Martian Morning Clouds Seen by Viking Orbiter 1 in 1976
No NASA Mars orbiter has been in a position to observe morning daylight on Mars since the twin Viking orbiters of the 1970s. This image, taken by Viking Orbiter 1 on Aug. 17, 1976, shows water-ice clouds in the Valles Marineris area of equatorial Mars.
NASA's Curiosity rover landed in the Martian crater known as Gale Crater, which is approximately the size of Connecticut and Rhode Island combined. A green dot shows where the rover landed, well within its targeted landing ellipse, outlined in blue.
This artist's impression Mars' Gale Crater depicts a cross section through the mountain in the middle of the crater, from a viewpoint looking toward the southeast. NASA's rover Curiosity will land in Gale Crater in August 2012.
This view of Lyot Crater is a combined mapping by NASA's Project Viking with elevation information from Mars Global Surveyor showing at least one of the nine craters in the northern lowlands of Mars with exposures of hydrated minerals detected from orbit.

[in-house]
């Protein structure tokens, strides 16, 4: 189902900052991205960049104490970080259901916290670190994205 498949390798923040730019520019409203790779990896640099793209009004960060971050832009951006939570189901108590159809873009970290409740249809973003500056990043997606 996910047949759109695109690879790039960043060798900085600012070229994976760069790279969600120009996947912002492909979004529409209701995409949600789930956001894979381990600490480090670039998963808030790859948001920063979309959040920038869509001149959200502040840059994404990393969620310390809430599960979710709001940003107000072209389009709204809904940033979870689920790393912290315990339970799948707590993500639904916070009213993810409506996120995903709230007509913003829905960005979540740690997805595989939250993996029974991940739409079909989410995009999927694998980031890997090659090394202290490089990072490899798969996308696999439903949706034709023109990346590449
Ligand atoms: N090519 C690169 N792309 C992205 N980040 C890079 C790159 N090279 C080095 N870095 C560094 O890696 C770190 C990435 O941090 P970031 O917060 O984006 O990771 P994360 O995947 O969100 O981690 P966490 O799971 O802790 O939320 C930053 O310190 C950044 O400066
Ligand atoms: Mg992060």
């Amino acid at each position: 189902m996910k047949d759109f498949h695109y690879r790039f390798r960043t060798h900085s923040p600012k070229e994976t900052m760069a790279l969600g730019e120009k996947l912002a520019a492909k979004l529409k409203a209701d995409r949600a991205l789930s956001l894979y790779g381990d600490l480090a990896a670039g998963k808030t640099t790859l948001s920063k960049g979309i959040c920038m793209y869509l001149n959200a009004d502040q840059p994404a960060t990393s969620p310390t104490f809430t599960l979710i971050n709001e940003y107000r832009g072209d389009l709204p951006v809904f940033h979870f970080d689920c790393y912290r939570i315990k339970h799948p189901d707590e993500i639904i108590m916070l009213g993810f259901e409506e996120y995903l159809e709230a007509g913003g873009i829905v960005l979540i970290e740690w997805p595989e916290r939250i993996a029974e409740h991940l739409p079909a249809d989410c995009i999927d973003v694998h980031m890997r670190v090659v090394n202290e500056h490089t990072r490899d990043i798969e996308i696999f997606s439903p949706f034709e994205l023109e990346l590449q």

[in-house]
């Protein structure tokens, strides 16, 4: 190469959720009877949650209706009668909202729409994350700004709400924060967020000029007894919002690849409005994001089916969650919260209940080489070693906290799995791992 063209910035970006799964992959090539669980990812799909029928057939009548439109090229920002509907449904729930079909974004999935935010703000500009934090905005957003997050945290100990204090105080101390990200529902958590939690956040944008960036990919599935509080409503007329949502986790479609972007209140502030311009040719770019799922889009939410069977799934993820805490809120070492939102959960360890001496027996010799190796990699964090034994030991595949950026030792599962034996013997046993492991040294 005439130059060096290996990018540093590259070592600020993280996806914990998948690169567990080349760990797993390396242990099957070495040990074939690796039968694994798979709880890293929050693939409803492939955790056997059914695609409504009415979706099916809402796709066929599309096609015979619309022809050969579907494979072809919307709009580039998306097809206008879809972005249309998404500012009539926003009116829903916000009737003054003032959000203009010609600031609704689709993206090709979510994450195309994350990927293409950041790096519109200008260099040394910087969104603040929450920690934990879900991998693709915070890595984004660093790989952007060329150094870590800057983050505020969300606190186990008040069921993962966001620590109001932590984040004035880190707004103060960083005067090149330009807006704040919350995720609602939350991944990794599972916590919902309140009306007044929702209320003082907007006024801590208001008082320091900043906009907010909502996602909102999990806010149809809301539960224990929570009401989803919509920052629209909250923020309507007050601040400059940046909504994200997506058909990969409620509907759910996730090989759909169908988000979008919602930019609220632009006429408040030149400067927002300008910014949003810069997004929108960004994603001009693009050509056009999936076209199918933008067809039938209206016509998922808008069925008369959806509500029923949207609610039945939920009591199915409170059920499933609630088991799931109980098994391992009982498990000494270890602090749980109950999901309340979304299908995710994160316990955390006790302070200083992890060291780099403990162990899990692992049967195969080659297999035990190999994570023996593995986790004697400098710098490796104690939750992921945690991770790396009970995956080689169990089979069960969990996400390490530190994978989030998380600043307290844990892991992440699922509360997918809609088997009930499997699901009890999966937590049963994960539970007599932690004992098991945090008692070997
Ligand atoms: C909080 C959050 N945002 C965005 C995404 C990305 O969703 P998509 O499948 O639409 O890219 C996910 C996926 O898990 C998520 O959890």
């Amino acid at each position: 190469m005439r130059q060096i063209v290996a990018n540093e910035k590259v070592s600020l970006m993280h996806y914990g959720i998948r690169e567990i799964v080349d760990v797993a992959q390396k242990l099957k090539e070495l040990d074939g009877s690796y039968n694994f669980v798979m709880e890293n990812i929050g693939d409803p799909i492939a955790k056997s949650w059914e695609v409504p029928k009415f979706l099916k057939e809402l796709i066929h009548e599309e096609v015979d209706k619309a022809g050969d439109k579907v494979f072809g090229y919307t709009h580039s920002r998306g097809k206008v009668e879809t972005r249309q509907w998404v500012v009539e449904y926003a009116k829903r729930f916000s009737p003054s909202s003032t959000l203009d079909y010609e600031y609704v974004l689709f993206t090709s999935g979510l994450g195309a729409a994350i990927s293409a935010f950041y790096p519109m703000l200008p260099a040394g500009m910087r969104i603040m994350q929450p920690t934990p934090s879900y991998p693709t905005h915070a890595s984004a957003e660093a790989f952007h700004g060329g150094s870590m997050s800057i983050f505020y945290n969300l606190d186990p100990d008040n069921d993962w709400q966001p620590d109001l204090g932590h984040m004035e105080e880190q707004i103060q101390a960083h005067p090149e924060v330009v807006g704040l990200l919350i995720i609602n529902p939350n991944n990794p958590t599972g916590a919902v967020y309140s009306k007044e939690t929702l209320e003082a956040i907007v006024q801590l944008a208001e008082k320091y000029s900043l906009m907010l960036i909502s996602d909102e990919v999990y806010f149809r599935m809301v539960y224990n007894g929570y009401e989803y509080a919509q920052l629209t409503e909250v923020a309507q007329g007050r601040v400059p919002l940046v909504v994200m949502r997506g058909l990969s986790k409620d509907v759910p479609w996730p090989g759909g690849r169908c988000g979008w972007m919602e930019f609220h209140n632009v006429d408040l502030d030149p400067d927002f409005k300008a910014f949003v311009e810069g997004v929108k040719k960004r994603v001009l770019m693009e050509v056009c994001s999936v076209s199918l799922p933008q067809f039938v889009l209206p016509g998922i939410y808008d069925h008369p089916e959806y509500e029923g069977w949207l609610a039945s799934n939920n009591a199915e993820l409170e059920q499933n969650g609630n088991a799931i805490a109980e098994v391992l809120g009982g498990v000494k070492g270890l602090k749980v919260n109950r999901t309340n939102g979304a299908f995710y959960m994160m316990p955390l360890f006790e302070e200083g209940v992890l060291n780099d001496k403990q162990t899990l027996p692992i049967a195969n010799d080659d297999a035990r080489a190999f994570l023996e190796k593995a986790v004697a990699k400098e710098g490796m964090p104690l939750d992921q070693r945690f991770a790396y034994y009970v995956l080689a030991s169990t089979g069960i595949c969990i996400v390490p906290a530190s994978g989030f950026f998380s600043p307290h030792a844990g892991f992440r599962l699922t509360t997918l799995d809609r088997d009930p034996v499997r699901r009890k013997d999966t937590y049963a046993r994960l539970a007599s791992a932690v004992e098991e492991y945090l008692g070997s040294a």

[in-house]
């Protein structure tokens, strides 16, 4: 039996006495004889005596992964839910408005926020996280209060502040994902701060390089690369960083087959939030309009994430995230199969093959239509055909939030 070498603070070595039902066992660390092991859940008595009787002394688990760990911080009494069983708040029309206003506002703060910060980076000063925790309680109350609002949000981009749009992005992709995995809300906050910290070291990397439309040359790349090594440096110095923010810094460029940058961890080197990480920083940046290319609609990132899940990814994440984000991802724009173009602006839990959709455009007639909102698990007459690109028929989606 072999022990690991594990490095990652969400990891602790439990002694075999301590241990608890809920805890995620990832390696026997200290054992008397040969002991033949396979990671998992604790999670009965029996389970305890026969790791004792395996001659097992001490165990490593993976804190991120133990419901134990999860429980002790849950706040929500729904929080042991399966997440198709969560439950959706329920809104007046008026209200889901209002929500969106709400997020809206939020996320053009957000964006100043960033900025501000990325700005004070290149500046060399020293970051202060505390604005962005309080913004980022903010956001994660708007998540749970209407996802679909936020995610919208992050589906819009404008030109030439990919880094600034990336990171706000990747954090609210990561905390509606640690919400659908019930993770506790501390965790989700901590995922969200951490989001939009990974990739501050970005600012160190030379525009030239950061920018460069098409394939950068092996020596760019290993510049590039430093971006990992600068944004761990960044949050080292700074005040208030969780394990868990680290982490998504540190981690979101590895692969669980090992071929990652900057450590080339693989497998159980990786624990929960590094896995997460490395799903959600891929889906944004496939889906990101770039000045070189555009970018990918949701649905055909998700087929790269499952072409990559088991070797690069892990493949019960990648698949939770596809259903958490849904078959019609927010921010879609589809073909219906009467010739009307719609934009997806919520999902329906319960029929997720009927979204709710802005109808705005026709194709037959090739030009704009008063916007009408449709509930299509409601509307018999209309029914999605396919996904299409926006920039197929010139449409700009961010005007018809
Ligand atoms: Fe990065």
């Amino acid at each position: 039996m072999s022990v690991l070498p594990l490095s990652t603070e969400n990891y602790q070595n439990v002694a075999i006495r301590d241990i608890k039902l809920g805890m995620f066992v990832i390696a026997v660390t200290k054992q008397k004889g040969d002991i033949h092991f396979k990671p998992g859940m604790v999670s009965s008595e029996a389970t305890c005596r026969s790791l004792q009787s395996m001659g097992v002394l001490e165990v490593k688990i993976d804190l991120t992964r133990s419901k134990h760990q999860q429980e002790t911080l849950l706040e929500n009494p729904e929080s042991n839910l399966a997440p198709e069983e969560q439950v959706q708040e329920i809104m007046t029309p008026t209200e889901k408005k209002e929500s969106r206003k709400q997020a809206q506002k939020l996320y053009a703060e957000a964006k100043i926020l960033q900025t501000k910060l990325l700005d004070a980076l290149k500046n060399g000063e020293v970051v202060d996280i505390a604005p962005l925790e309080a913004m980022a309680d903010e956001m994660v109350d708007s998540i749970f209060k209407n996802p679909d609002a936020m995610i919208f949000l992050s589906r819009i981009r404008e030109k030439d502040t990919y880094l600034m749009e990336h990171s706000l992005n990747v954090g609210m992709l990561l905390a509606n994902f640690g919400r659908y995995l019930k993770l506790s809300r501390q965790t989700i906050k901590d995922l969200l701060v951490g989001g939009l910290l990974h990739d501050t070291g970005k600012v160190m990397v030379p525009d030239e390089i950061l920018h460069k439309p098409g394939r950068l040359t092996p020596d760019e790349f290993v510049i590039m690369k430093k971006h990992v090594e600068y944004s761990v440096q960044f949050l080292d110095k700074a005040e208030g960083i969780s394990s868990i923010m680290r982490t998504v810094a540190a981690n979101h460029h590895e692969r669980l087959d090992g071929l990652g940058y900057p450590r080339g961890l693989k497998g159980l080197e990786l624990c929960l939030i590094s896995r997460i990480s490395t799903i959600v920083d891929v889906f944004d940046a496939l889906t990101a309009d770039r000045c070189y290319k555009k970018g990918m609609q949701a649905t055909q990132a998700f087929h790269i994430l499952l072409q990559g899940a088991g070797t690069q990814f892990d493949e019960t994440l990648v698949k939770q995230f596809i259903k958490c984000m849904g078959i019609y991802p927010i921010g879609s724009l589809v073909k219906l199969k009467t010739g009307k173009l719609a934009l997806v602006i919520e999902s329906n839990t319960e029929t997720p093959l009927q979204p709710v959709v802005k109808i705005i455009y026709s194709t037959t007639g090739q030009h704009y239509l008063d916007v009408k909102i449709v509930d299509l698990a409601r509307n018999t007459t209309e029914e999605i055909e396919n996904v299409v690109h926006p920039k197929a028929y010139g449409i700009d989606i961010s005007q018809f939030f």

Color mosaic of Olympus Mons volcano on Mars from the Viking 1 Orbiter. The mosaic was created using images from orbit 735 taken 22 June 1978. Olympus Mons is about 600 km in diameter and the summit caldera is 24 km above the surrounding plains.
Center is at Latitude 30 Degrees South, Longitude 90 Degrees
The top half of Mars is dominated by the Tharsis Montes volcanoes, the large Alba Patera shield volcano, the dark Chryse basin, and a vast canyon system, Valles Marineris in this image from NASA's Viking Orbiter 1.
Latitude 90 Degrees North to 90 Degrees South and Longitude 0 Degrees to 180 Degrees
Both polar residual ice caps are seen at top and bottom. The central part is dominated by the four largest and youngest volcanoes on Mars--Olympus, Arsia, Pavonis, and Ascraeus Montes in this image from NASA's Viking Orbiter 1.